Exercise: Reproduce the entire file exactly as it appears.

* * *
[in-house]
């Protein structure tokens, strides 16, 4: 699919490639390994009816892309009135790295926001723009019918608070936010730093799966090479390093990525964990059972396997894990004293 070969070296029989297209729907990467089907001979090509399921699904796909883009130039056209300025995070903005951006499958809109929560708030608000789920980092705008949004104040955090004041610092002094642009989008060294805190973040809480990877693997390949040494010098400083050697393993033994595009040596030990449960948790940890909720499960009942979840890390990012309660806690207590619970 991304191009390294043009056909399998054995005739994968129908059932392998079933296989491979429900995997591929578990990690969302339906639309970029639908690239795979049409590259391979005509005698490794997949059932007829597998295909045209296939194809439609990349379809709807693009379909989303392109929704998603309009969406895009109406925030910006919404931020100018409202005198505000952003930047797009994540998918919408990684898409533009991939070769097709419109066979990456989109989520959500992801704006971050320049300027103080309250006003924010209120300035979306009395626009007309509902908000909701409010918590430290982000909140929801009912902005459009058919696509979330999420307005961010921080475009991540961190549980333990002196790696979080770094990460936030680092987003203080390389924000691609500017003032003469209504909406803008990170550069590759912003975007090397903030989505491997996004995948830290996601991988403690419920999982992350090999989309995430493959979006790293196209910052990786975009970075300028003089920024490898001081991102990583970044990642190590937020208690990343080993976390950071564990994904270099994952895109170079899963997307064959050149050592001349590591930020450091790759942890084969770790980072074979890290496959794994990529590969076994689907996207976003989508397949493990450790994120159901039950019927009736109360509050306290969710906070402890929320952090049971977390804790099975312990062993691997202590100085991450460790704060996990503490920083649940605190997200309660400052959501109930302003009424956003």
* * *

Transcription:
[in-house]
């Protein structure tokens, strides 16, 4: 699919490639390994009816892309009135790295926001723009019918608070936010730093799966090479390093990525964990059972396997894990004293 070969070296029989297209729907990467089907001979090509399921699904796909883009130039056209300025995070903005951006499958809109929560708030608000789920980092705008949004104040955090004041610092002094642009989008060294805190973040809480990877693997390949040494010098400083050697393993033994595009040596030990449960948790940890909720499960009942979840890390990012309660806690207590619970 991304191009390294043009056909399998054995005739994968129908059932392998079933296989491979429900995997591929578990990690969302339906639309970029639908690239795979049409590259391979005509005698490794997949059932007829597998295909045209296939194809439609990349379809709807693009379909989303392109929704998603309009969406895009109406925030910006919404931020100018409202005198505000952003930047797009994540998918919408990684898409533009991939070769097709419109066979990456989109989520959500992801704006971050320049300027103080309250006003924010209120300035979306009395626009007309509902908000909701409010918590430290982000909140929801009912902005459009058919696509979330999420307005961010921080475009991540961190549980333990002196790696979080770094990460936030680092987003203080390389924000691609500017003032003469209504909406803008990170550069590759912003975007090397903030989505491997996004995948830290996601991988403690419920999982992350090999989309995430493959979006790293196209910052990786975009970075300028003089920024490898001081991102990583970044990642190590937020208690990343080993976390950071564990994904270099994952895109170079899963997307064959050149050592001349590591930020450091790759942890084969770790980072074979890290496959794994990529590969076994689907996207976003989508397949493990450790994120159901039950019927009736109360509050306290969710906070402890929320952090049971977390804790099975312990062993691997202590100085991450460790704060996990503490920083649940605190997200309660400052959501109930302003009424956003």